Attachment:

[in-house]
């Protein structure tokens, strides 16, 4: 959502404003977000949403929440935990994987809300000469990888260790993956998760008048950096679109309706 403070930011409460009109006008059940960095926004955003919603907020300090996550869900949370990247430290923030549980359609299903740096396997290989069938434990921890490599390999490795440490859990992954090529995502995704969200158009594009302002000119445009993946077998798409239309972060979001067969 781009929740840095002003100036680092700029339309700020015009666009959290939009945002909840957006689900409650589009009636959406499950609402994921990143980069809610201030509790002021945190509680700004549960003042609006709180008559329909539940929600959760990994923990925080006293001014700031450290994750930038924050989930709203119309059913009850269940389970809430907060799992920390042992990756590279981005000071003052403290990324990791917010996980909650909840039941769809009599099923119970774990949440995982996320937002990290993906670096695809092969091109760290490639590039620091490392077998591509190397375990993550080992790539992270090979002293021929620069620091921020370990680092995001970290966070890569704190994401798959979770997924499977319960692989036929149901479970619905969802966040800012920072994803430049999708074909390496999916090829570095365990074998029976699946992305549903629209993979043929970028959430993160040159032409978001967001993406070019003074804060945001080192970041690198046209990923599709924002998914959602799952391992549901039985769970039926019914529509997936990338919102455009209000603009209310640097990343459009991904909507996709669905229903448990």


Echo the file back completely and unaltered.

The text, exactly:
[in-house]
């Protein structure tokens, strides 16, 4: 959502404003977000949403929440935990994987809300000469990888260790993956998760008048950096679109309706 403070930011409460009109006008059940960095926004955003919603907020300090996550869900949370990247430290923030549980359609299903740096396997290989069938434990921890490599390999490795440490859990992954090529995502995704969200158009594009302002000119445009993946077998798409239309972060979001067969 781009929740840095002003100036680092700029339309700020015009666009959290939009945002909840957006689900409650589009009636959406499950609402994921990143980069809610201030509790002021945190509680700004549960003042609006709180008559329909539940929600959760990994923990925080006293001014700031450290994750930038924050989930709203119309059913009850269940389970809430907060799992920390042992990756590279981005000071003052403290990324990791917010996980909650909840039941769809009599099923119970774990949440995982996320937002990290993906670096695809092969091109760290490639590039620091490392077998591509190397375990993550080992790539992270090979002293021929620069620091921020370990680092995001970290966070890569704190994401798959979770997924499977319960692989036929149901479970619905969802966040800012920072994803430049999708074909390496999916090829570095365990074998029976699946992305549903629209993979043929970028959430993160040159032409978001967001993406070019003074804060945001080192970041690198046209990923599709924002998914959602799952391992549901039985769970039926019914529509997936990338919102455009209000603009209310640097990343459009991904909507996709669905229903448990």